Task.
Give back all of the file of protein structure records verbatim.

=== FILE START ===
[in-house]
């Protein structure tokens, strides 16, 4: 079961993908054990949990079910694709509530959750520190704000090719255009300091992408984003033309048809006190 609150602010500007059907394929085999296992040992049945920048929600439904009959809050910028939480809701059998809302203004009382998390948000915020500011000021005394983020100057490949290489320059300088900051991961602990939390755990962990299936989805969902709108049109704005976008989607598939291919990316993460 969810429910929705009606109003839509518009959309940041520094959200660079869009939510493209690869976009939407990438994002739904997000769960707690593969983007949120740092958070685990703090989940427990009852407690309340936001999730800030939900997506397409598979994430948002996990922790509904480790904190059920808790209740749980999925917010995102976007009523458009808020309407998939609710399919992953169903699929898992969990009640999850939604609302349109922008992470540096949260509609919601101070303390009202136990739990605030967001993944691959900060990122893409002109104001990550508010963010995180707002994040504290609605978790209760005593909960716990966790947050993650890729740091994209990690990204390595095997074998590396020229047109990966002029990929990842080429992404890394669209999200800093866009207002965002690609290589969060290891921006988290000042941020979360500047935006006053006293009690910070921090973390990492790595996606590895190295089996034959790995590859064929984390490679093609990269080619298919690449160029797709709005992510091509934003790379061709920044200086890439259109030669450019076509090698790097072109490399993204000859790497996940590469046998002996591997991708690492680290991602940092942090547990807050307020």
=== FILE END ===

[in-house]
């Protein structure tokens, strides 16, 4: 079961993908054990949990079910694709509530959750520190704000090719255009300091992408984003033309048809006190 609150602010500007059907394929085999296992040992049945920048929600439904009959809050910028939480809701059998809302203004009382998390948000915020500011000021005394983020100057490949290489320059300088900051991961602990939390755990962990299936989805969902709108049109704005976008989607598939291919990316993460 969810429910929705009606109003839509518009959309940041520094959200660079869009939510493209690869976009939407990438994002739904997000769960707690593969983007949120740092958070685990703090989940427990009852407690309340936001999730800030939900997506397409598979994430948002996990922790509904480790904190059920808790209740749980999925917010995102976007009523458009808020309407998939609710399919992953169903699929898992969990009640999850939604609302349109922008992470540096949260509609919601101070303390009202136990739990605030967001993944691959900060990122893409002109104001990550508010963010995180707002994040504290609605978790209760005593909960716990966790947050993650890729740091994209990690990204390595095997074998590396020229047109990966002029990929990842080429992404890394669209999200800093866009207002965002690609290589969060290891921006988290000042941020979360500047935006006053006293009690910070921090973390990492790595996606590895190295089996034959790995590859064929984390490679093609990269080619298919690449160029797709709005992510091509934003790379061709920044200086890439259109030669450019076509090698790097072109490399993204000859790497996940590469046998002996591997991708690492680290991602940092942090547990807050307020």